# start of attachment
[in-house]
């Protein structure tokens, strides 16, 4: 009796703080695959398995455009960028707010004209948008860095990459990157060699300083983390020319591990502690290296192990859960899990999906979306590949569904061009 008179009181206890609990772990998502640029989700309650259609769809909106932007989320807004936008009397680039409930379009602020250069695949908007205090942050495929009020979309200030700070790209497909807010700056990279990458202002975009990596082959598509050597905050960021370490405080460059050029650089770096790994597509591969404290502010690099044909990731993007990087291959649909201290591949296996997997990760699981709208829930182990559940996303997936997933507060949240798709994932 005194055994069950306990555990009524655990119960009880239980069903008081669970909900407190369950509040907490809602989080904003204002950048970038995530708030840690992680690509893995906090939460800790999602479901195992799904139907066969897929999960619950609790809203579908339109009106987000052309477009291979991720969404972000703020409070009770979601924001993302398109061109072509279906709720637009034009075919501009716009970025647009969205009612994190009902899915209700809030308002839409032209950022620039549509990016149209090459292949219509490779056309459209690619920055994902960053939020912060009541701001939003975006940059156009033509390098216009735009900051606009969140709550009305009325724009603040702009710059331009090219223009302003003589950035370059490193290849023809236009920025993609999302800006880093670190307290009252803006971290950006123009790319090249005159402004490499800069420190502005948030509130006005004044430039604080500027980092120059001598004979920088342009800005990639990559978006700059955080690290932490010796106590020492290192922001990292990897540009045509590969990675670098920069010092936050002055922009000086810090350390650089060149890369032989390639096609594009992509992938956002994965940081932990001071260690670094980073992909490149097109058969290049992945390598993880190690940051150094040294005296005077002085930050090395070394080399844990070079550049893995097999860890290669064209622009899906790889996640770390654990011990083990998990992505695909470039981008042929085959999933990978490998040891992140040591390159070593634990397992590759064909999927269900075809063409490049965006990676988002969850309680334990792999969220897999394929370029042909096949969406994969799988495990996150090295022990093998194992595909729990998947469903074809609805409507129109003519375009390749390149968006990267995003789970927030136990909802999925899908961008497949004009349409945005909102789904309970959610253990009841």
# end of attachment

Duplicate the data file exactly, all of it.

[in-house]
């Protein structure tokens, strides 16, 4: 009796703080695959398995455009960028707010004209948008860095990459990157060699300083983390020319591990502690290296192990859960899990999906979306590949569904061009 008179009181206890609990772990998502640029989700309650259609769809909106932007989320807004936008009397680039409930379009602020250069695949908007205090942050495929009020979309200030700070790209497909807010700056990279990458202002975009990596082959598509050597905050960021370490405080460059050029650089770096790994597509591969404290502010690099044909990731993007990087291959649909201290591949296996997997990760699981709208829930182990559940996303997936997933507060949240798709994932 005194055994069950306990555990009524655990119960009880239980069903008081669970909900407190369950509040907490809602989080904003204002950048970038995530708030840690992680690509893995906090939460800790999602479901195992799904139907066969897929999960619950609790809203579908339109009106987000052309477009291979991720969404972000703020409070009770979601924001993302398109061109072509279906709720637009034009075919501009716009970025647009969205009612994190009902899915209700809030308002839409032209950022620039549509990016149209090459292949219509490779056309459209690619920055994902960053939020912060009541701001939003975006940059156009033509390098216009735009900051606009969140709550009305009325724009603040702009710059331009090219223009302003003589950035370059490193290849023809236009920025993609999302800006880093670190307290009252803006971290950006123009790319090249005159402004490499800069420190502005948030509130006005004044430039604080500027980092120059001598004979920088342009800005990639990559978006700059955080690290932490010796106590020492290192922001990292990897540009045509590969990675670098920069010092936050002055922009000086810090350390650089060149890369032989390639096609594009992509992938956002994965940081932990001071260690670094980073992909490149097109058969290049992945390598993880190690940051150094040294005296005077002085930050090395070394080399844990070079550049893995097999860890290669064209622009899906790889996640770390654990011990083990998990992505695909470039981008042929085959999933990978490998040891992140040591390159070593634990397992590759064909999927269900075809063409490049965006990676988002969850309680334990792999969220897999394929370029042909096949969406994969799988495990996150090295022990093998194992595909729990998947469903074809609805409507129109003519375009390749390149968006990267995003789970927030136990909802999925899908961008497949004009349409945005909102789904309970959610253990009841």